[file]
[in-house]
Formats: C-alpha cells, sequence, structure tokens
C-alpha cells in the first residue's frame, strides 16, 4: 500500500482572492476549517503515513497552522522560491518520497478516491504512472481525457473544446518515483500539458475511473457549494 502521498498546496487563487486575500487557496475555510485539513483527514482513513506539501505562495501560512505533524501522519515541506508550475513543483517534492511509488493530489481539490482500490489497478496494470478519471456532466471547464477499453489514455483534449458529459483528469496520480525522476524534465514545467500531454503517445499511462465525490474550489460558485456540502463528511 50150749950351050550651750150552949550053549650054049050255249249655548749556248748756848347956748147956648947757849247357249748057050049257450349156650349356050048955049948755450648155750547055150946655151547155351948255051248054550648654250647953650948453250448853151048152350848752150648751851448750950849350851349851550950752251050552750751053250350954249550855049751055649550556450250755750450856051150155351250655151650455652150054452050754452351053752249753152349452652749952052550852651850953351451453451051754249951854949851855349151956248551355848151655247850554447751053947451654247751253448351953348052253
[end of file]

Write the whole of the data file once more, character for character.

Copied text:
[in-house]
Formats: C-alpha cells, sequence, structure tokens
C-alpha cells in the first residue's frame, strides 16, 4: 500500500482572492476549517503515513497552522522560491518520497478516491504512472481525457473544446518515483500539458475511473457549494 502521498498546496487563487486575500487557496475555510485539513483527514482513513506539501505562495501560512505533524501522519515541506508550475513543483517534492511509488493530489481539490482500490489497478496494470478519471456532466471547464477499453489514455483534449458529459483528469496520480525522476524534465514545467500531454503517445499511462465525490474550489460558485456540502463528511 50150749950351050550651750150552949550053549650054049050255249249655548749556248748756848347956748147956648947757849247357249748057050049257450349156650349356050048955049948755450648155750547055150946655151547155351948255051248054550648654250647953650948453250448853151048152350848752150648751851448750950849350851349851550950752251050552750751053250350954249550855049751055649550556450250755750450856051150155351250655151650455652150054452050754452351053752249753152349452652749952052550852651850953351451453451051754249951854949851855349151956248551355848151655247850554447751053947451654247751253448351953348052253